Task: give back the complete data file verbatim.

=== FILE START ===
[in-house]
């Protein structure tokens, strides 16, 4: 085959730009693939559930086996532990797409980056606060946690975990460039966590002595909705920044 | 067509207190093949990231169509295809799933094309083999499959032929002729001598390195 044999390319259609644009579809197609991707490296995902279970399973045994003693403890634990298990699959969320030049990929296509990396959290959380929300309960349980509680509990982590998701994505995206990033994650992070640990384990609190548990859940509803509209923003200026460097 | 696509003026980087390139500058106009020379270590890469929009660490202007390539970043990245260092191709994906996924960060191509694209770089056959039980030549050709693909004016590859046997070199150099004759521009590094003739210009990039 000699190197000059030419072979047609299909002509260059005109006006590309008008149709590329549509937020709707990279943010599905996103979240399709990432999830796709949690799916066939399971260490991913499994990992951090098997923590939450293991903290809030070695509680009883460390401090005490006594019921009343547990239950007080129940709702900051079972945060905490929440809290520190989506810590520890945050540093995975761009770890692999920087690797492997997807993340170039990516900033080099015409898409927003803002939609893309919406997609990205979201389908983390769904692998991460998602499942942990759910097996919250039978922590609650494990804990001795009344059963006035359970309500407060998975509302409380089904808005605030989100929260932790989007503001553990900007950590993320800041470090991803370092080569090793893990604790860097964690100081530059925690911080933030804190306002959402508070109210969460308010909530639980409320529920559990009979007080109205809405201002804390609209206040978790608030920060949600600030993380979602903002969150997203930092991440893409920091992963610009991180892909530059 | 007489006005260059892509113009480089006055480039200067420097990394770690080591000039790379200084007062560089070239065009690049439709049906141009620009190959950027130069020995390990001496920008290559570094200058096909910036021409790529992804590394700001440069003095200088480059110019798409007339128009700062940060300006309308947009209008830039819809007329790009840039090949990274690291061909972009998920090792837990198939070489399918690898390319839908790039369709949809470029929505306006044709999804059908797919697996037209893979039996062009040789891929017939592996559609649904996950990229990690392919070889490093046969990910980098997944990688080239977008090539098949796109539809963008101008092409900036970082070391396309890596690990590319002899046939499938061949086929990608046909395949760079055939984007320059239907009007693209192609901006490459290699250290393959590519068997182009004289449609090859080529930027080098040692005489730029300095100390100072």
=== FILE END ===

[in-house]
């Protein structure tokens, strides 16, 4: 085959730009693939559930086996532990797409980056606060946690975990460039966590002595909705920044 | 067509207190093949990231169509295809799933094309083999499959032929002729001598390195 044999390319259609644009579809197609991707490296995902279970399973045994003693403890634990298990699959969320030049990929296509990396959290959380929300309960349980509680509990982590998701994505995206990033994650992070640990384990609190548990859940509803509209923003200026460097 | 696509003026980087390139500058106009020379270590890469929009660490202007390539970043990245260092191709994906996924960060191509694209770089056959039980030549050709693909004016590859046997070199150099004759521009590094003739210009990039 000699190197000059030419072979047609299909002509260059005109006006590309008008149709590329549509937020709707990279943010599905996103979240399709990432999830796709949690799916066939399971260490991913499994990992951090098997923590939450293991903290809030070695509680009883460390401090005490006594019921009343547990239950007080129940709702900051079972945060905490929440809290520190989506810590520890945050540093995975761009770890692999920087690797492997997807993340170039990516900033080099015409898409927003803002939609893309919406997609990205979201389908983390769904692998991460998602499942942990759910097996919250039978922590609650494990804990001795009344059963006035359970309500407060998975509302409380089904808005605030989100929260932790989007503001553990900007950590993320800041470090991803370092080569090793893990604790860097964690100081530059925690911080933030804190306002959402508070109210969460308010909530639980409320529920559990009979007080109205809405201002804390609209206040978790608030920060949600600030993380979602903002969150997203930092991440893409920091992963610009991180892909530059 | 007489006005260059892509113009480089006055480039200067420097990394770690080591000039790379200084007062560089070239065009690049439709049906141009620009190959950027130069020995390990001496920008290559570094200058096909910036021409790529992804590394700001440069003095200088480059110019798409007339128009700062940060300006309308947009209008830039819809007329790009840039090949990274690291061909972009998920090792837990198939070489399918690898390319839908790039369709949809470029929505306006044709999804059908797919697996037209893979039996062009040789891929017939592996559609649904996950990229990690392919070889490093046969990910980098997944990688080239977008090539098949796109539809963008101008092409900036970082070391396309890596690990590319002899046939499938061949086929990608046909395949760079055939984007320059239907009007693209192609901006490459290699250290393959590519068997182009004289449609090859080529930027080098040692005489730029300095100390100072």